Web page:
Restrict Access With Apache – The Mini How To

This is not meant to be a comprehensive how-to on Apache’s authentication systems, rather a practical approach for anyone needing to quickly restrict access to a directory. Apache is an extremely robust web-server, therefore there are many methods for authentication. For ease, I’ll be focusing on Basic Authentication because most of the other type are semantically the same, just syntactically different. Since I have access to the httpd.conf file, I’ll be making my changes there rather than using a .htaccess file.

For this example let’s say I want to protect a directory called privateData. Although your files may be in other locations, my files are located here:

Directory to protect: /var/www/htdocs/privateData
httpd.conf: /etc/apache/conf/httpd.conf
The first thing to do is create a password file with the command “htpasswd”. We’ll call it .passwds. Notice it begins with a “.” (a period). This is because Apache, as a security feature, will not serve up any pages that begin with a period. Create a directory called “passwords” to store the .passwds file.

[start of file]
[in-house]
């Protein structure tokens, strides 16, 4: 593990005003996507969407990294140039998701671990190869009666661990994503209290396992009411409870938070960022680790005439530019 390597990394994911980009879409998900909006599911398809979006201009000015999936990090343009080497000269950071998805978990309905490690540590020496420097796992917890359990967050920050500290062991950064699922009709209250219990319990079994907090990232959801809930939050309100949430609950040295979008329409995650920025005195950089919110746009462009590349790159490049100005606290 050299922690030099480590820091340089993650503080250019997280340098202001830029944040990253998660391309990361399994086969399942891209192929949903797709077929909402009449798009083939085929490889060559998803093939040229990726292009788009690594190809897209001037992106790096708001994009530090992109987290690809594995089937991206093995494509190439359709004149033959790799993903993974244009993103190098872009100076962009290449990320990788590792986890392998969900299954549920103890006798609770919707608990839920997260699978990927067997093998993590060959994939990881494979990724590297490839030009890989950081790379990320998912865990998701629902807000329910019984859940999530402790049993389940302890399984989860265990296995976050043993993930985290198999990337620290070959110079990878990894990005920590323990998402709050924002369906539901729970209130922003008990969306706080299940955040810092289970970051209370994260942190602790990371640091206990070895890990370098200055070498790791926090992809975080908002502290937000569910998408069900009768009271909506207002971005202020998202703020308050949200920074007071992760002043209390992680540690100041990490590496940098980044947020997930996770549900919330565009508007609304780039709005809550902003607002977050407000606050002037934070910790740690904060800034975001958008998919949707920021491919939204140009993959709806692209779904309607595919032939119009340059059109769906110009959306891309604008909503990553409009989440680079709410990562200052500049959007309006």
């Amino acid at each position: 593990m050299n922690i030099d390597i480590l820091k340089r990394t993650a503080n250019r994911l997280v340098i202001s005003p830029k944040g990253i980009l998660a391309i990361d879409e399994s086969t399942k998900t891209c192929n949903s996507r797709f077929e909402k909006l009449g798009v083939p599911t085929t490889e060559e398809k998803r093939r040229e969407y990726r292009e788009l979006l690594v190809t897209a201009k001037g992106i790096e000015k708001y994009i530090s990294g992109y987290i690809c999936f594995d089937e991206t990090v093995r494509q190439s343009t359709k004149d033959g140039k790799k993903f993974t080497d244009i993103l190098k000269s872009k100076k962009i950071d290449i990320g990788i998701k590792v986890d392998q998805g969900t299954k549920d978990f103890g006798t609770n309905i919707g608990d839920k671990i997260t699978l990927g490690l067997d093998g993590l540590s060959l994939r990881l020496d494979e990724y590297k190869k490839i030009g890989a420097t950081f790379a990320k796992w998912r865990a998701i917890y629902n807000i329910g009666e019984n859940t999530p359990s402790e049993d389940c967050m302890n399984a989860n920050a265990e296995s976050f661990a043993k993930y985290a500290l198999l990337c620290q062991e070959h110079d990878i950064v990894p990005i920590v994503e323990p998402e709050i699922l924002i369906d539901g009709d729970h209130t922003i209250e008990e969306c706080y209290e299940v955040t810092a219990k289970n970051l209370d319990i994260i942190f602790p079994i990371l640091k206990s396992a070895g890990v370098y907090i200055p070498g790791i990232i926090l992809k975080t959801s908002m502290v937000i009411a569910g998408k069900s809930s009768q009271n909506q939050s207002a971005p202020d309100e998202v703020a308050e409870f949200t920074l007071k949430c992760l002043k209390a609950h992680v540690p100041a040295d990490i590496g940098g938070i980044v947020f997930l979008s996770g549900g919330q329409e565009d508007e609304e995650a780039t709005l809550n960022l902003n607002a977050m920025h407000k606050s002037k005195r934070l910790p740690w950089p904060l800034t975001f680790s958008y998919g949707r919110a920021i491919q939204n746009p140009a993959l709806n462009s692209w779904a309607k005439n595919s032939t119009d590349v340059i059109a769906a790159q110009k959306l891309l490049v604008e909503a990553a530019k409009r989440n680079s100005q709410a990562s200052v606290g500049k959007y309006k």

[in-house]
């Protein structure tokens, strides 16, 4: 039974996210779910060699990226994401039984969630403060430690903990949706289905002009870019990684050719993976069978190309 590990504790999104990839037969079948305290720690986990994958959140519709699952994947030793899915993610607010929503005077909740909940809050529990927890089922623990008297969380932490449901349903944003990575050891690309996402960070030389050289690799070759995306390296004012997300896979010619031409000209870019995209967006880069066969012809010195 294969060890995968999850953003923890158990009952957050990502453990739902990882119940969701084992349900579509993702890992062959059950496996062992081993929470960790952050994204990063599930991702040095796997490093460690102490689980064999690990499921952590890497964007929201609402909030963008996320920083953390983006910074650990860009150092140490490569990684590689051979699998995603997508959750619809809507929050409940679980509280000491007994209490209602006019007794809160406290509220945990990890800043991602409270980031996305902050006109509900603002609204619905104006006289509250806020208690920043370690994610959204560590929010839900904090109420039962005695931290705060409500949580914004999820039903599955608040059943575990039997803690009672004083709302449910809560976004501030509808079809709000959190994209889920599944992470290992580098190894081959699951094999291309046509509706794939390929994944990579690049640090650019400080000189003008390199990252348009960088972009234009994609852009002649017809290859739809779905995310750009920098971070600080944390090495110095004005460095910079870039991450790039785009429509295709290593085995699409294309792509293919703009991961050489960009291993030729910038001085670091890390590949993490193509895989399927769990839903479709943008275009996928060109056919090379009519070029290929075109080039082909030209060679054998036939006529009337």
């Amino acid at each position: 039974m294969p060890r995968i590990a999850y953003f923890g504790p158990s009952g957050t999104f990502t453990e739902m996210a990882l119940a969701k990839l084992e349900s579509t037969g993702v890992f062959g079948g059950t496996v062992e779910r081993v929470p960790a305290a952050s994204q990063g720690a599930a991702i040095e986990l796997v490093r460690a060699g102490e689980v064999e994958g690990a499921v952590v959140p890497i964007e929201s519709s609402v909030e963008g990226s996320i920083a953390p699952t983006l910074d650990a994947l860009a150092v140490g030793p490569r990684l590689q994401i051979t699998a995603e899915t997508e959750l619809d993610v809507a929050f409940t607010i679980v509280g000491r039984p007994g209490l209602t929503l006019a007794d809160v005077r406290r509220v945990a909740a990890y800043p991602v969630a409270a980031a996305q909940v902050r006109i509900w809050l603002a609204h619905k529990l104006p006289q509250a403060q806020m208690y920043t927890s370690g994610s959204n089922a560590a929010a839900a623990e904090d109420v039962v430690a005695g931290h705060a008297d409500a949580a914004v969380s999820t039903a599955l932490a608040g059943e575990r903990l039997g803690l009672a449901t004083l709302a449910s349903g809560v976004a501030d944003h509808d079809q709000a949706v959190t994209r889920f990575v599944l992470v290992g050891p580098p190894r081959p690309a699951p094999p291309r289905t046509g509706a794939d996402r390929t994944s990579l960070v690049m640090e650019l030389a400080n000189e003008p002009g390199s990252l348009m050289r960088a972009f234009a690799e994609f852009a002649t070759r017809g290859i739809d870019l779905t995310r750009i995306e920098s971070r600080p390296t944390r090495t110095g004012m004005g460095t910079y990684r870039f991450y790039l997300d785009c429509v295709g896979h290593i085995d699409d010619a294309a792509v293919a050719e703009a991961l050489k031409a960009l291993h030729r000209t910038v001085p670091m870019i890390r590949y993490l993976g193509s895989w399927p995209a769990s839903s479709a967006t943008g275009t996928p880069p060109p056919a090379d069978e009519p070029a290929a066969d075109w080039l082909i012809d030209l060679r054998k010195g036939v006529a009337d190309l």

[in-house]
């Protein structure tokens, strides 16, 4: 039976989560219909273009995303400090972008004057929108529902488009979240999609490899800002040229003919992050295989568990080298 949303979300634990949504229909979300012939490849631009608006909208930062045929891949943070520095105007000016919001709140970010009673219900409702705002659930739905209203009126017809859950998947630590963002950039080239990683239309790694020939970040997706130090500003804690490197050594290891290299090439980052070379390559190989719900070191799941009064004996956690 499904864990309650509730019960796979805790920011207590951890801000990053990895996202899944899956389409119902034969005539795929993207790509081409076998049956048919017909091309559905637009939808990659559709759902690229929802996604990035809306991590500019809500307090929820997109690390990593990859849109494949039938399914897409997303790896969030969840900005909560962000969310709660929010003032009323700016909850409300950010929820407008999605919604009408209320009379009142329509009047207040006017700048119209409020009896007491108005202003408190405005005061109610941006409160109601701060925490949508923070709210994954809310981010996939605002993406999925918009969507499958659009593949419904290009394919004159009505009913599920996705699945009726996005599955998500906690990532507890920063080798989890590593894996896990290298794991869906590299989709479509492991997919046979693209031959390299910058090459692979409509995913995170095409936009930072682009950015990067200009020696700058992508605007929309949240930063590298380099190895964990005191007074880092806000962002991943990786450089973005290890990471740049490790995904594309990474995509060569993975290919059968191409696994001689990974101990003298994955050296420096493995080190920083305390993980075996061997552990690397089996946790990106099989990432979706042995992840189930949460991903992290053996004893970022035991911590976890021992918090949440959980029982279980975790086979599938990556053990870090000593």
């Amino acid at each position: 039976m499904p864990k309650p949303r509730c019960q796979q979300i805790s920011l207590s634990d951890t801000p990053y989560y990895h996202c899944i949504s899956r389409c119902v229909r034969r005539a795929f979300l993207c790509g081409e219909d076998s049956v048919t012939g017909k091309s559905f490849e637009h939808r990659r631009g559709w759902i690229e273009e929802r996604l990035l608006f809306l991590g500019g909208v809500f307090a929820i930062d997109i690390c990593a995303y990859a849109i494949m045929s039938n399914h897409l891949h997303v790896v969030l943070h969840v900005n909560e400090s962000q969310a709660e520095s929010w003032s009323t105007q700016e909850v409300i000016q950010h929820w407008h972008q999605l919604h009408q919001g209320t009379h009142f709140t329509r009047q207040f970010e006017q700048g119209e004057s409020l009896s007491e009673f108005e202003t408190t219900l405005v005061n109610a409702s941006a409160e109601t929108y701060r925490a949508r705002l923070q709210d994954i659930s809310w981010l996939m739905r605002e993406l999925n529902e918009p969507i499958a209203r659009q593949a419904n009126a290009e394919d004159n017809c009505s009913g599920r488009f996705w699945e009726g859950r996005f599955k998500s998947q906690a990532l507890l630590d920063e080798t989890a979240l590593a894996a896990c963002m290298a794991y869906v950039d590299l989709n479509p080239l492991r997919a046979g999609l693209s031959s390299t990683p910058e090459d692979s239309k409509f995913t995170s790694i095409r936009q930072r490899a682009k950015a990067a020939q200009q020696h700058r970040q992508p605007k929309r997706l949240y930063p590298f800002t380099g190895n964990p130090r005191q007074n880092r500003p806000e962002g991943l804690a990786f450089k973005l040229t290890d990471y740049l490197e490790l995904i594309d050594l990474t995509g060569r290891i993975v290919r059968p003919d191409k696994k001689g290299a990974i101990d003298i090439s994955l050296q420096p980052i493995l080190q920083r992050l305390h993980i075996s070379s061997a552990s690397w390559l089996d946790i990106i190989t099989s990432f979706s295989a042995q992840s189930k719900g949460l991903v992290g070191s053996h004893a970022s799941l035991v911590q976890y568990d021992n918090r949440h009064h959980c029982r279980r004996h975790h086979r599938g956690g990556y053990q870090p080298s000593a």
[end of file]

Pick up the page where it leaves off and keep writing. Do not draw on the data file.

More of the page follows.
[root@milkbar html]#mkdir /etc/apache/conf/passwords

Next you use the “htpasswd” command to create the .passwds file. The user I want to have access to the “privateData” directory is called “Durango”.
Note: Only use the “-c” (create) switch the first time you add a user or you’ll create a new file and loose all entries previously added!

[root@milkbar html]#htpasswd –c /etc/apache/conf/passwords/.passwds durango

Apache will need to be able to see this file so give it appropriate permissions or change ownership to the Apache user, which is probably something like “apache” or “www-data”.

[root@milkbar html]#chown -R www-data:www-data /etc/apache/conf/passwords

You will be prompted for your password twice.
Now find and open your httpd.conf file. We will add the following stanza to it:

<Directory “/var/www/htdocs/privateData”>
AuthName “My Private Data”
AuthType Basic
AuthUserFile /etc/apache/conf/passwords/.passwds
require user durango
Options Indexes FollowSymLinks MultiViews
AllowOverride None
Order deny,allow
Allow from all
</Directory>

Now save your changes and restart Apache, the method depends on your install/version, but should be something like:

[root@milkbar html]#/etc/init.d/apache restart
or
[root@milkbar html]#service httpd restart

Testing it out

Open a web browser and navigate to your newly protected directory. You should now be prompted for your user name and password. Please note that Basic Authentication should be used in conjunction with SSL so passwords are not sent over the wire in plain text. If SSL isn’t desirable, use Digest authentication. You can now add more users and or groups to your .passwds file to grant access to others, but this is out side of the scope of this article.